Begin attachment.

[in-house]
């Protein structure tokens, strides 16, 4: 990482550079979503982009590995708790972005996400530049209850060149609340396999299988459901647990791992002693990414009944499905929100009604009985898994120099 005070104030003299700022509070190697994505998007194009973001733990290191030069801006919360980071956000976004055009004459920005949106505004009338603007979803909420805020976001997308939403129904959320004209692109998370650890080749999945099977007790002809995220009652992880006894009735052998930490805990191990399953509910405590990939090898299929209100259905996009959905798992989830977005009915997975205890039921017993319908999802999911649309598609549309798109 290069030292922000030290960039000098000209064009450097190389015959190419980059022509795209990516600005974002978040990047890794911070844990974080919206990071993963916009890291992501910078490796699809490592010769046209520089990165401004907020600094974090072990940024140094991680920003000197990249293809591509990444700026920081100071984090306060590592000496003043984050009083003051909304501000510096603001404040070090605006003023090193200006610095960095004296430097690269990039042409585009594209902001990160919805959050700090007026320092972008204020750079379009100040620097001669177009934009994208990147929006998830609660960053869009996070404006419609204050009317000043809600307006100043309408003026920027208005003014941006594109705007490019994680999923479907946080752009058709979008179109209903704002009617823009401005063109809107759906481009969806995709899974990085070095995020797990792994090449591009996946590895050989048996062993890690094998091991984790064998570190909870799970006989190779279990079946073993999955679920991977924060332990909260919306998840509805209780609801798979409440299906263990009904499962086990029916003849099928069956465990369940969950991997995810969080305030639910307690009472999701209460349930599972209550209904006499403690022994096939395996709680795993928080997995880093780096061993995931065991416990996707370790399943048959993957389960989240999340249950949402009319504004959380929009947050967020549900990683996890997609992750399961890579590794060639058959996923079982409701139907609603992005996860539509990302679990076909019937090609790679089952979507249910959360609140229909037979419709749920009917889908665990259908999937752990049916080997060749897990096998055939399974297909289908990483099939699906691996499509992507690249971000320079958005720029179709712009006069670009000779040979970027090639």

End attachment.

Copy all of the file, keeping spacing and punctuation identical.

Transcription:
[in-house]
């Protein structure tokens, strides 16, 4: 990482550079979503982009590995708790972005996400530049209850060149609340396999299988459901647990791992002693990414009944499905929100009604009985898994120099 005070104030003299700022509070190697994505998007194009973001733990290191030069801006919360980071956000976004055009004459920005949106505004009338603007979803909420805020976001997308939403129904959320004209692109998370650890080749999945099977007790002809995220009652992880006894009735052998930490805990191990399953509910405590990939090898299929209100259905996009959905798992989830977005009915997975205890039921017993319908999802999911649309598609549309798109 290069030292922000030290960039000098000209064009450097190389015959190419980059022509795209990516600005974002978040990047890794911070844990974080919206990071993963916009890291992501910078490796699809490592010769046209520089990165401004907020600094974090072990940024140094991680920003000197990249293809591509990444700026920081100071984090306060590592000496003043984050009083003051909304501000510096603001404040070090605006003023090193200006610095960095004296430097690269990039042409585009594209902001990160919805959050700090007026320092972008204020750079379009100040620097001669177009934009994208990147929006998830609660960053869009996070404006419609204050009317000043809600307006100043309408003026920027208005003014941006594109705007490019994680999923479907946080752009058709979008179109209903704002009617823009401005063109809107759906481009969806995709899974990085070095995020797990792994090449591009996946590895050989048996062993890690094998091991984790064998570190909870799970006989190779279990079946073993999955679920991977924060332990909260919306998840509805209780609801798979409440299906263990009904499962086990029916003849099928069956465990369940969950991997995810969080305030639910307690009472999701209460349930599972209550209904006499403690022994096939395996709680795993928080997995880093780096061993995931065991416990996707370790399943048959993957389960989240999340249950949402009319504004959380929009947050967020549900990683996890997609992750399961890579590794060639058959996923079982409701139907609603992005996860539509990302679990076909019937090609790679089952979507249910959360609140229909037979419709749920009917889908665990259908999937752990049916080997060749897990096998055939399974297909289908990483099939699906691996499509992507690249971000320079958005720029179709712009006069670009000779040979970027090639």